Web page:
Bread or ‘khubz’, the most basic and essential food is sacred in Morocco. The Prophet ordered that that bread be treated with the utmost respect, so any bread found thrown away in the street must be moved out of the way of foot traffic with a short prayer. Loaves are baked early morning in terracotta gas’a – a communal oven.
The country’s national drink, tea is drunk every hour of the day. Although it is said to be the favoured drink of the Prophet, the truth behind the history of tea is the English who offloaded it in Tangier during the Crimean War. Mint is grown all over Morocco but flourishes in the mountains. The only mint that can be used is ‘mentha viridis’. The best quality, dark with firm stalks, comes from Meknes or the Zerhoun. Freshly brewed na’na’ Mint tea has become a fine art and a national symbol.
As the national dish, couscous has a strong religious and emotional significance. Made from durum-wheat semolina native to the region mixed with smaller quantities of either drum-wheat flour or a soft-wheat flour, it is usually served topped with a stew. Moroccans believe couscous brings God’s blessing upon those who consume it. Couscous needs to be prepared with patience, rhythm, time and the finesse of the woman preparing it.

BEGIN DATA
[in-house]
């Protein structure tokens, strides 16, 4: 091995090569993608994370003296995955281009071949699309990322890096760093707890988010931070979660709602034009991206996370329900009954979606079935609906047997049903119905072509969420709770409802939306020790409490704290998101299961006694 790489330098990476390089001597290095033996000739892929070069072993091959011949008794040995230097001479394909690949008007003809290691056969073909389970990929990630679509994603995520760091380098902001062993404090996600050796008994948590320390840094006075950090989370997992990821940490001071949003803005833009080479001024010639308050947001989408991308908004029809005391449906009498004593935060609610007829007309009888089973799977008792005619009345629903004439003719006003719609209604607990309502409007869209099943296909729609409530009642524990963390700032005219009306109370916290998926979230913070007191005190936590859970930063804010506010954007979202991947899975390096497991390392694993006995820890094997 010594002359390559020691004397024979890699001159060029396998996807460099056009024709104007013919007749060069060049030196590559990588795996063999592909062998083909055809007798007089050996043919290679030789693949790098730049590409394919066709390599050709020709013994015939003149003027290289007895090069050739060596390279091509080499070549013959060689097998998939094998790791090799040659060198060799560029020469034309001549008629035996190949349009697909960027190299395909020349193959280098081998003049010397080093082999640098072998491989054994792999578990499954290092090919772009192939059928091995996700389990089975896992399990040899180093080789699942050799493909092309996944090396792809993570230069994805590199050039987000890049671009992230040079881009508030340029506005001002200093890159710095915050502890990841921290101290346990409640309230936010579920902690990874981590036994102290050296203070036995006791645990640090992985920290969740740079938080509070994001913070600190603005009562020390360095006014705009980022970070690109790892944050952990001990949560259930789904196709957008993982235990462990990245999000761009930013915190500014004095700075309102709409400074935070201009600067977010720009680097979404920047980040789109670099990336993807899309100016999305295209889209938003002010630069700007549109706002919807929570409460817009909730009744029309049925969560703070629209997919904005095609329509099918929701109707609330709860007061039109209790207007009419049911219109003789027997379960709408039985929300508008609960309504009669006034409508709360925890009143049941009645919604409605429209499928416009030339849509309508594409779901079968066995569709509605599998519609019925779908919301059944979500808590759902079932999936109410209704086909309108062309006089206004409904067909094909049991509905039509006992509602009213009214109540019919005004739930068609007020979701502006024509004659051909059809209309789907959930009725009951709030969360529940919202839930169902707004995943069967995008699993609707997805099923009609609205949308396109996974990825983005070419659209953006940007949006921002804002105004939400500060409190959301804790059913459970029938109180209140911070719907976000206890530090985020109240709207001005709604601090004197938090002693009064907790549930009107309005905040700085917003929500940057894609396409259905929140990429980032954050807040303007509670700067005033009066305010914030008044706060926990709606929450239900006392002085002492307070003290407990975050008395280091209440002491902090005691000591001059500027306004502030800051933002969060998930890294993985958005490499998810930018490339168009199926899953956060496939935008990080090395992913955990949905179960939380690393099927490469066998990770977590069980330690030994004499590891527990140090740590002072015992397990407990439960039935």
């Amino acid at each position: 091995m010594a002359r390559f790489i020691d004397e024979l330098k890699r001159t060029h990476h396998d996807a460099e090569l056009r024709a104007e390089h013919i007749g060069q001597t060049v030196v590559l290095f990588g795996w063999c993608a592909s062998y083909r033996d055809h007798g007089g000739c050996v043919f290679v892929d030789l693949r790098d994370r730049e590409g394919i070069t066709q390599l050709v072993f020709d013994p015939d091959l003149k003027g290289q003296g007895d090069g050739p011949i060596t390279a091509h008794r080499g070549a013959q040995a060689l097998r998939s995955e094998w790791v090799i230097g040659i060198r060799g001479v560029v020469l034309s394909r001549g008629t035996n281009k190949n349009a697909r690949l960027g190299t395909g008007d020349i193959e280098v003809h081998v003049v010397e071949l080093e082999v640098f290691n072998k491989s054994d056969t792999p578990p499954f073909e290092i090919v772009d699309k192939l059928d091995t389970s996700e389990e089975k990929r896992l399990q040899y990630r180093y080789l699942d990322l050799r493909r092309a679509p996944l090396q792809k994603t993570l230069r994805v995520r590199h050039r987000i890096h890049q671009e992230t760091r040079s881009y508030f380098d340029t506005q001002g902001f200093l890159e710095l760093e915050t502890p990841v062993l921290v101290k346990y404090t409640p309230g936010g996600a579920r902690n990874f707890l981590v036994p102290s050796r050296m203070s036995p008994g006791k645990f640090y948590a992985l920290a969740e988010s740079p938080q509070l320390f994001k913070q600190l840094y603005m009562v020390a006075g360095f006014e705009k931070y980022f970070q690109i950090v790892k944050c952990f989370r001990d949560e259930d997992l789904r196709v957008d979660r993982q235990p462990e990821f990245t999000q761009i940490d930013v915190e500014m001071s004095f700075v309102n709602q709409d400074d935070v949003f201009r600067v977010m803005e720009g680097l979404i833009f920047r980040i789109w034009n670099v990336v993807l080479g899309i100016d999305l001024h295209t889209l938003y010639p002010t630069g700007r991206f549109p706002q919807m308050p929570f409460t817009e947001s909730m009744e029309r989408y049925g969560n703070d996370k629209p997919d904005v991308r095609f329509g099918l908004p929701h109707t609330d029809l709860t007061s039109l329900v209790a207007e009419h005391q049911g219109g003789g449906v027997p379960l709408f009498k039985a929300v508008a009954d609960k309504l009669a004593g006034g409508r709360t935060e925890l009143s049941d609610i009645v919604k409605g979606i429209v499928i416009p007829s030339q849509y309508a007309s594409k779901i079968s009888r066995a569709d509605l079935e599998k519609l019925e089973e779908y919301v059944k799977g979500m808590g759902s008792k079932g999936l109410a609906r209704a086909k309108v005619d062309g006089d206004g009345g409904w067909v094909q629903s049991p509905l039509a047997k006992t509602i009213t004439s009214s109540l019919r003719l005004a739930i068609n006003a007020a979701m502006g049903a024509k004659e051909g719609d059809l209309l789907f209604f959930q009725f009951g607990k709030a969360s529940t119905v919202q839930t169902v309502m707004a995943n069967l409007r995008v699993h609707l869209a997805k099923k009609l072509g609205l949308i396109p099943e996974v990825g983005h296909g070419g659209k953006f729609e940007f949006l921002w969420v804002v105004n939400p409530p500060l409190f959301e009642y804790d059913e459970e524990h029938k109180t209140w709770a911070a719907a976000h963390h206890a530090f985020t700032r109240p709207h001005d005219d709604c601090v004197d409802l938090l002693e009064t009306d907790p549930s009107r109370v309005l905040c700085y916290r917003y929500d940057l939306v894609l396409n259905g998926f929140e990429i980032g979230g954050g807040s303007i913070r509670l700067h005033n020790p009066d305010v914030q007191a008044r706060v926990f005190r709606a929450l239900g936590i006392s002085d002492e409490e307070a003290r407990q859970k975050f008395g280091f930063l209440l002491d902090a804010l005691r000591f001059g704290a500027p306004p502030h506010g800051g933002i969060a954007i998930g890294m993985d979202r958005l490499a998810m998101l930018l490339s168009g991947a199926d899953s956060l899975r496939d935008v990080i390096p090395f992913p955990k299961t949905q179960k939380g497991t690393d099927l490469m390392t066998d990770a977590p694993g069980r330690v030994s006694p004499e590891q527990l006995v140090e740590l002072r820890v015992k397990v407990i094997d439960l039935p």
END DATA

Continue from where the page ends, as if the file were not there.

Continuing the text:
For a delicious Morocco breakfast, try this yeasty semolina pancake with a distinctive honeycomb appearance. Serve with ‘khli’’ preserved meat.
This pastry is widely regarded as the crowning dish of Moroccan cuisine. This pastry is served to newlyweds the morning after their wedding night to symbolise their family’s wish that life together should be as sweet as this creation.
One of the cornerstones of Moroccan cuisine. Jewish Moroccans developed the art of preserving using salt. Olives from around Fes and Meknes are some of the best in the Mediterranean. Lemons are preserved in the spring when they are their ripest and sweetest. Some regions add cinnamon sticks, cloves and coriander for an alternative taste.